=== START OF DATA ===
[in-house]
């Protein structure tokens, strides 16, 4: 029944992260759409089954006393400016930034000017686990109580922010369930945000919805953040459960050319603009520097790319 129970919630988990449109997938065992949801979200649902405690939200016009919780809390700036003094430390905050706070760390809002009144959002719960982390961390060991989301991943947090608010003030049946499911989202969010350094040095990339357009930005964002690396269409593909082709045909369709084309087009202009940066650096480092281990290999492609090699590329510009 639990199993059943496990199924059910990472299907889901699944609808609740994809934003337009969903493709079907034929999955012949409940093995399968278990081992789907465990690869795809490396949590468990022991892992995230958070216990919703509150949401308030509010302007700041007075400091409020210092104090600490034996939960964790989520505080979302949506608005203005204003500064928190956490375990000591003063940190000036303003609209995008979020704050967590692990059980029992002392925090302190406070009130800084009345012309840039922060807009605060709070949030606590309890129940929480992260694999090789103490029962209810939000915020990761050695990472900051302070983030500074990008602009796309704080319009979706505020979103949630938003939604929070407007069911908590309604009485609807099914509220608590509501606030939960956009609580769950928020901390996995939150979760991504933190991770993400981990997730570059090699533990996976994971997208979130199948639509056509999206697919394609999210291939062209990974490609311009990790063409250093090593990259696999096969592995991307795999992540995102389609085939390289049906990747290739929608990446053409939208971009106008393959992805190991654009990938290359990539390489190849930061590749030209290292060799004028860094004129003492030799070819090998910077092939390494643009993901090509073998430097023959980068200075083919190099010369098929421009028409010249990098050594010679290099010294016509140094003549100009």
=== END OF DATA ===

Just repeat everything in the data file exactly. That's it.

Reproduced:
[in-house]
């Protein structure tokens, strides 16, 4: 029944992260759409089954006393400016930034000017686990109580922010369930945000919805953040459960050319603009520097790319 129970919630988990449109997938065992949801979200649902405690939200016009919780809390700036003094430390905050706070760390809002009144959002719960982390961390060991989301991943947090608010003030049946499911989202969010350094040095990339357009930005964002690396269409593909082709045909369709084309087009202009940066650096480092281990290999492609090699590329510009 639990199993059943496990199924059910990472299907889901699944609808609740994809934003337009969903493709079907034929999955012949409940093995399968278990081992789907465990690869795809490396949590468990022991892992995230958070216990919703509150949401308030509010302007700041007075400091409020210092104090600490034996939960964790989520505080979302949506608005203005204003500064928190956490375990000591003063940190000036303003609209995008979020704050967590692990059980029992002392925090302190406070009130800084009345012309840039922060807009605060709070949030606590309890129940929480992260694999090789103490029962209810939000915020990761050695990472900051302070983030500074990008602009796309704080319009979706505020979103949630938003939604929070407007069911908590309604009485609807099914509220608590509501606030939960956009609580769950928020901390996995939150979760991504933190991770993400981990997730570059090699533990996976994971997208979130199948639509056509999206697919394609999210291939062209990974490609311009990790063409250093090593990259696999096969592995991307795999992540995102389609085939390289049906990747290739929608990446053409939208971009106008393959992805190991654009990938290359990539390489190849930061590749030209290292060799004028860094004129003492030799070819090998910077092939390494643009993901090509073998430097023959980068200075083919190099010369098929421009028409010249990098050594010679290099010294016509140094003549100009």